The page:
Big, densely-populated cities are being hit hardest by the coronavirus epidemic. Big gatherings in general–as in sporting events and conventions–are also losing lose their luster for health reasons. Might this also mean that the vogue of big churches–the era of the megachurch–is ending?
The coronavirus epidemic is taking its biggest toll on New York City and other densely-populated huge cities that are dependent on mass transit. Since we can expect more such epidemics in the future, some people are speculating that the population might undergo a “de-urbanization.” From Jim Geraghty, Moving Out and Not Coming Back: The Coming De-Urbanization of America, in National Review:
Yesterday on my work Facebook page, a reader asked, “Why is it that the places Covid-19 show up the most are in Democrat controlled areas?” As much as I’d like to believe that all the troubles in the world can eventually be traced back to Bill de Blasio, I responded, “Probably because ‘the places it shows up the most’ are large densely-packed cities with a lot of international and domestic air travel and high use of mass transit, where Democrats have been winning elections more than Republicans for at least a generation and in many cases several generations.”. . .
At some point the coronavirus crisis will end, but one of the extraordinarily difficult lessons of this ordeal is that the catastrophic scenarios that sound like something out of science fiction can happen in real life, and that the vast majority of us are at the mercy of fate in these scenarios. As mentioned last week, whichever way SARS-CoV-2 jumped into humans — a lab accident, wet markets, exotic-animal trader, a farmer using bat guano for fertilizer — it can happen again with another virus. . . .
We will be thinking about the risk of global pandemics and how to mitigate them for a long time to come. And that will start to influence Americans’ decisions about where they want to live. . . .
And now we are learning, once again, that densely packed cities are particularly dangerous places to be during a disease outbreak. . . .The world has been forced to embrace telework and experiment with working from home like never before. The need for white-collar workers to all be in one central location — and paying some considerable rent for that office space — is shrinking before our eyes.
When authorities require or recommend you stay inside your home, your home becomes exponentially more important — not just a place to sleep and store your stuff. Kitchens matter when you’re cooking almost every meal at home. A yard, patio, deck, porch, or gazebo gives you the ability to enjoy fresh air within your own space.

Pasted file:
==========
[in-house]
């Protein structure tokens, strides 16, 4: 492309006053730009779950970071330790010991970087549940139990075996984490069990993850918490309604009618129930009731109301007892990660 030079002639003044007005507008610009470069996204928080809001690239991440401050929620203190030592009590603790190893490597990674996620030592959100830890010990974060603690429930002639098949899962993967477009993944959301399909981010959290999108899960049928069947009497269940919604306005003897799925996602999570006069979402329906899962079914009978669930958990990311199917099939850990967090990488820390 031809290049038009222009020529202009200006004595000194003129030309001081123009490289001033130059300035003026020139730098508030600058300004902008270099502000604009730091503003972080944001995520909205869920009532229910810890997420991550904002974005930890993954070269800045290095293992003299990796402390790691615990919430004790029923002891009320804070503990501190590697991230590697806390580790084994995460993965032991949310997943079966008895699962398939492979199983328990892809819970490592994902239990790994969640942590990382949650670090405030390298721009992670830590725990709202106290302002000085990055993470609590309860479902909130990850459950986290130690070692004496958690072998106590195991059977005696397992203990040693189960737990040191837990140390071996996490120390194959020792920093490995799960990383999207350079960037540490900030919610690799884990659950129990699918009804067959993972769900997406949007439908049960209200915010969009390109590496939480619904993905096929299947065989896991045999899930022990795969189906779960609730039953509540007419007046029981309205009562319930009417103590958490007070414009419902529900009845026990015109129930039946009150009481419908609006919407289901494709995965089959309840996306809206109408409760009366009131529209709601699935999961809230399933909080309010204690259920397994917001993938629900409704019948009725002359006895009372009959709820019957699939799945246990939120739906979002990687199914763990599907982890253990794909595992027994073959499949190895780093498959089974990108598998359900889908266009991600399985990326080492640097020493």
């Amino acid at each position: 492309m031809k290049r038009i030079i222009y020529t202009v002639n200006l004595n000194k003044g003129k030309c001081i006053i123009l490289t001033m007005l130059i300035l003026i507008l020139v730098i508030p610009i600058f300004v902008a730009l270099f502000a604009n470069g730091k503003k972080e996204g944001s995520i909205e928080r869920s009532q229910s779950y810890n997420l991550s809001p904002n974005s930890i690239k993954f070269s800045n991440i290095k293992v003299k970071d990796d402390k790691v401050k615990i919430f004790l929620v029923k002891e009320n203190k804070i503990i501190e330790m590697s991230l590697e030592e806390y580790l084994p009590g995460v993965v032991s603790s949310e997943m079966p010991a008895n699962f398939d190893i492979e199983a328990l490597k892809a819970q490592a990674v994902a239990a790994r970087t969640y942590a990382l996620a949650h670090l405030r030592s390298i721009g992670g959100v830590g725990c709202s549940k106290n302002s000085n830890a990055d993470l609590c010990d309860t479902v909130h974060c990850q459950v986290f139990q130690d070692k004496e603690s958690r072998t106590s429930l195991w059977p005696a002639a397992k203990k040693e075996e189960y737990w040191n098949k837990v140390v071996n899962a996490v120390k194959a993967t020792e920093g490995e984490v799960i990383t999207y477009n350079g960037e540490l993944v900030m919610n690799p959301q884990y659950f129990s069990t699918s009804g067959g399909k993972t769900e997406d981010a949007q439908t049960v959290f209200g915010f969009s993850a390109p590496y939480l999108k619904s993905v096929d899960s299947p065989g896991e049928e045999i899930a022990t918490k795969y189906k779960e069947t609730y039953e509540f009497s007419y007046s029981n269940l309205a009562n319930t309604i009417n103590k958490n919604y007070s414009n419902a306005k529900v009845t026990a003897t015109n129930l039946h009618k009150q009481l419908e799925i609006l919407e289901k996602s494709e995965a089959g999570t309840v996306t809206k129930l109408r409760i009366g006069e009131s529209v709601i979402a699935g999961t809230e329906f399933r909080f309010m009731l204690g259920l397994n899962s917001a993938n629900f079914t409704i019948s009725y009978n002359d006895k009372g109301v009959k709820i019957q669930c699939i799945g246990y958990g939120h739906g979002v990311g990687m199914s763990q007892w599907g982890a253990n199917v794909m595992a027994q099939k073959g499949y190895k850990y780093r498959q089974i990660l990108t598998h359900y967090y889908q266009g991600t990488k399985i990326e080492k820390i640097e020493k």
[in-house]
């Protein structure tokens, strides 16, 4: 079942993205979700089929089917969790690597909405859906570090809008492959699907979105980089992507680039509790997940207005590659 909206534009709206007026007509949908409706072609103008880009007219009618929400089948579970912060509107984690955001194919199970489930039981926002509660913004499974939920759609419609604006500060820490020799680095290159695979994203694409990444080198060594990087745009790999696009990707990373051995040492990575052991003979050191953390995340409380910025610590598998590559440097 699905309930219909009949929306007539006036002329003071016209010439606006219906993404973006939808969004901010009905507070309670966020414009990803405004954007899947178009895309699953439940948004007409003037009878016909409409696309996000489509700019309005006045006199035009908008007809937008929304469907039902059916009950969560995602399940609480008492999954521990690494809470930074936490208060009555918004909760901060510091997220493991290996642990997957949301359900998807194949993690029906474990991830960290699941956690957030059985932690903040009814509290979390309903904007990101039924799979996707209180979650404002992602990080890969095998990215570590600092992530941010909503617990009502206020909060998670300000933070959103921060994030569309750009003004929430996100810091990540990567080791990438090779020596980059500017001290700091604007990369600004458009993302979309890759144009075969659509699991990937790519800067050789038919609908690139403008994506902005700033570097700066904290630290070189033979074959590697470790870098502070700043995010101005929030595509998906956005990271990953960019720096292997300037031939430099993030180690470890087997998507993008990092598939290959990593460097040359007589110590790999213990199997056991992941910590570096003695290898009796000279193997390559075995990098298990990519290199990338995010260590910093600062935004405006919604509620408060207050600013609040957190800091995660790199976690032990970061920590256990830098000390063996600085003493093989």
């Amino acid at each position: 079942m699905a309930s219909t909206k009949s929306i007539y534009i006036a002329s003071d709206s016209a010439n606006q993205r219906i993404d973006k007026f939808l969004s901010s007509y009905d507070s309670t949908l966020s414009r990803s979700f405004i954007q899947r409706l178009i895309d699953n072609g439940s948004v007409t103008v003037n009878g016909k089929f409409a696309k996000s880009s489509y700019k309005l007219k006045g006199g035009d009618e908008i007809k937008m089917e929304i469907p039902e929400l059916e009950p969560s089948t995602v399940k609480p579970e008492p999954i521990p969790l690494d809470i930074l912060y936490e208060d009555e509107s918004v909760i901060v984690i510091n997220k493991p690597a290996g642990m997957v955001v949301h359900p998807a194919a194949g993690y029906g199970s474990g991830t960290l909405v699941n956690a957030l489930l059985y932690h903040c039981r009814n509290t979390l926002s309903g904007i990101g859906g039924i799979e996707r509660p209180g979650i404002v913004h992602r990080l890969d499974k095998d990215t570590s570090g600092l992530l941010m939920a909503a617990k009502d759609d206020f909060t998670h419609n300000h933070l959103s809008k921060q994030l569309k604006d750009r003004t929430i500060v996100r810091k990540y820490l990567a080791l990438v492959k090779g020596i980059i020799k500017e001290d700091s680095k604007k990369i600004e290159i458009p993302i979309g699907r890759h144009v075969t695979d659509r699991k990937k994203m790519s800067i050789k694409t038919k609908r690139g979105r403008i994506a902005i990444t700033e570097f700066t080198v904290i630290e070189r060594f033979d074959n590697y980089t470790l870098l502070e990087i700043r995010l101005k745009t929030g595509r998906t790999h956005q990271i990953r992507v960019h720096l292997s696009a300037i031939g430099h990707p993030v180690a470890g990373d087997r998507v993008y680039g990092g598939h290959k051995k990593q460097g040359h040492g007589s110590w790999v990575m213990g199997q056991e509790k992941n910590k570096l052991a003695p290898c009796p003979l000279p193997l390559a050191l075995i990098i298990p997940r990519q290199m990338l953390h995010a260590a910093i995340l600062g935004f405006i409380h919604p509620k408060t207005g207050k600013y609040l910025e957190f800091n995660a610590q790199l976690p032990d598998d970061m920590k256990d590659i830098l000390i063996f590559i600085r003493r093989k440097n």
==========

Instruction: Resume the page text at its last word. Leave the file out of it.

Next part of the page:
Who knows if the coming year or two will have on-and-off social distancing and stay-at-home orders? All of those glorious amenities of the city aren’t that appealing if they’re closed.
Just as living in a big city packed in with millions of other people has been fashionable, going to a church with thousands of other people packed into a sanctuary has also been fashionable. The coronavirus, though, and the prospect of other epidemics might shift people’s preference away from gigantism–giant cities, giant corporations, giant churches–to an appreciation for a smaller scale.
Even the social deprivation created by the epidemic lockdown could contribute to a desire for smaller, more intimate communities and congregations.
Already, megachurches are being hit the hardest by the COVID-19 shutdown. Though they often have sophisticated studio facilities, making for polished online services, the central large-church experience of worshipping as part of a gigantic crowd–with the emotional experience that fosters–is no longer possible. The effect of the technology is to break down the mass experience.
Our small congregation would not have problems following guidelines that no more than 50 people should gather together observing social distancing. Megachurches can’t do that without breaking down their services into a number of small congregations. A church with 5,000 members would have to run 100 services!
Our congregation could manage with the guidelines that no more than 10 people should gather together, though this would require a number of small services. Megachurches can’t do that unless they turn into an assemblage of small groups.
In fact, church growth expert Ed Stetzer is recommending that, saying that churches can learn from the COVID-19 crisis to “be a church of small groups rather than a church that has small groups.”
Or we could be a church of small congregations, where members could all know each other and receive spiritual care from their pastor.
Photo: “Lakewood Church [in Houston, TX] meets in a former sporting arena with seating for 16,000,” by ToBeDaniel at Italian Wikipedia. – Transferred from it.wikipedia to Commons., CC BY 3.0, https://commons.wikimedia.org/w/index.php?curid=38716905
Consider that photo: Would you really want to be in a crowd like that today?